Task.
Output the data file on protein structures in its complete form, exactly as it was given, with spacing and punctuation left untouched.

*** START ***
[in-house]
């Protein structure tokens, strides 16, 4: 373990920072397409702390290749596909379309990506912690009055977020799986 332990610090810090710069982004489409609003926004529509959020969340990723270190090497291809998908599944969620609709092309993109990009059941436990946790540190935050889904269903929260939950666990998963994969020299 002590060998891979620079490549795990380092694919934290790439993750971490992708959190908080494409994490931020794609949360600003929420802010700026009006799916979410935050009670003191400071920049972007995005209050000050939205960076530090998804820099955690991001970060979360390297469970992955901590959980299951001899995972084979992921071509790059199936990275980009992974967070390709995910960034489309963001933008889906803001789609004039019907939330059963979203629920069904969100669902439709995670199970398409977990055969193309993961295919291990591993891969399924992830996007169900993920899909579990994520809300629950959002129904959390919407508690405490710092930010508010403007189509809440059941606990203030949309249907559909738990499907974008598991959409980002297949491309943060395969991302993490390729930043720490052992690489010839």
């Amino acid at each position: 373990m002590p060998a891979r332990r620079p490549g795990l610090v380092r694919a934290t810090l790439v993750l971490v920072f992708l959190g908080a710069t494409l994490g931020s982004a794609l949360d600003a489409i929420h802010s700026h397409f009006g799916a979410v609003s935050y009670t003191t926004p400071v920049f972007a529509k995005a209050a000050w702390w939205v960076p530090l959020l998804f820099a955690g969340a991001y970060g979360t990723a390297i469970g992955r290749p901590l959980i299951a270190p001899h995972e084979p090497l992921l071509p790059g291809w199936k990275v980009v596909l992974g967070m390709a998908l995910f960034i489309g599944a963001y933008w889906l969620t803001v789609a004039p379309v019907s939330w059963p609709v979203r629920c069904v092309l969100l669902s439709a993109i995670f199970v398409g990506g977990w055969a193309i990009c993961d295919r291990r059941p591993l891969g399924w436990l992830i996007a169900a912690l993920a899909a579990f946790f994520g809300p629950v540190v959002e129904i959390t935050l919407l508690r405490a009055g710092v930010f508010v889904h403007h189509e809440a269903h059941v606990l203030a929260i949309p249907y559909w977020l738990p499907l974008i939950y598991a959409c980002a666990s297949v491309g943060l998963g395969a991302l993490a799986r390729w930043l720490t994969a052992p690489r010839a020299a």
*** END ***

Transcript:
[in-house]
């Protein structure tokens, strides 16, 4: 373990920072397409702390290749596909379309990506912690009055977020799986 332990610090810090710069982004489409609003926004529509959020969340990723270190090497291809998908599944969620609709092309993109990009059941436990946790540190935050889904269903929260939950666990998963994969020299 002590060998891979620079490549795990380092694919934290790439993750971490992708959190908080494409994490931020794609949360600003929420802010700026009006799916979410935050009670003191400071920049972007995005209050000050939205960076530090998804820099955690991001970060979360390297469970992955901590959980299951001899995972084979992921071509790059199936990275980009992974967070390709995910960034489309963001933008889906803001789609004039019907939330059963979203629920069904969100669902439709995670199970398409977990055969193309993961295919291990591993891969399924992830996007169900993920899909579990994520809300629950959002129904959390919407508690405490710092930010508010403007189509809440059941606990203030949309249907559909738990499907974008598991959409980002297949491309943060395969991302993490390729930043720490052992690489010839």
């Amino acid at each position: 373990m002590p060998a891979r332990r620079p490549g795990l610090v380092r694919a934290t810090l790439v993750l971490v920072f992708l959190g908080a710069t494409l994490g931020s982004a794609l949360d600003a489409i929420h802010s700026h397409f009006g799916a979410v609003s935050y009670t003191t926004p400071v920049f972007a529509k995005a209050a000050w702390w939205v960076p530090l959020l998804f820099a955690g969340a991001y970060g979360t990723a390297i469970g992955r290749p901590l959980i299951a270190p001899h995972e084979p090497l992921l071509p790059g291809w199936k990275v980009v596909l992974g967070m390709a998908l995910f960034i489309g599944a963001y933008w889906l969620t803001v789609a004039p379309v019907s939330w059963p609709v979203r629920c069904v092309l969100l669902s439709a993109i995670f199970v398409g990506g977990w055969a193309i990009c993961d295919r291990r059941p591993l891969g399924w436990l992830i996007a169900a912690l993920a899909a579990f946790f994520g809300p629950v540190v959002e129904i959390t935050l919407l508690r405490a009055g710092v930010f508010v889904h403007h189509e809440a269903h059941v606990l203030a929260i949309p249907y559909w977020l738990p499907l974008i939950y598991a959409c980002a666990s297949v491309g943060l998963g395969a991302l993490a799986r390729w930043l720490t994969a052992p690489r010839a020299a």